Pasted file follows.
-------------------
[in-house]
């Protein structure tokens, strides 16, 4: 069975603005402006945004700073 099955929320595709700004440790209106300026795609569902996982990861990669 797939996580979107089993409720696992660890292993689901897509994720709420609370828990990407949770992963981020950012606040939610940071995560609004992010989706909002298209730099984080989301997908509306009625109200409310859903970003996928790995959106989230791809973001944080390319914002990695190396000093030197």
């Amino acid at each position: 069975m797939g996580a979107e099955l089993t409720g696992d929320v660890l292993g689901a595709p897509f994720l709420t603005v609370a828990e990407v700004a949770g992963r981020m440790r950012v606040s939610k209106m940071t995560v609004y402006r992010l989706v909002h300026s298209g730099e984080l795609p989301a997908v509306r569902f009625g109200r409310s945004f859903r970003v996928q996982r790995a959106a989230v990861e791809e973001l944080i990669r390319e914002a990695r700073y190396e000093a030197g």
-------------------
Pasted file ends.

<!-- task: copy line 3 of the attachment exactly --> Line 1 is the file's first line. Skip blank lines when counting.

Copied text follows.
């Amino acid at each position: 069975m797939g996580a979107e099955l089993t409720g696992d929320v660890l292993g689901a595709p897509f994720l709420t603005v609370a828990e990407v700004a949770g992963r981020m440790r950012v606040s939610k209106m940071t995560v609004y402006r992010l989706v909002h300026s298209g730099e984080l795609p989301a997908v509306r569902f009625g109200r409310s945004f859903r970003v996928q996982r790995a959106a989230v990861e791809e973001l944080i990669r390319e914002a990695r700073y190396e000093a030197g």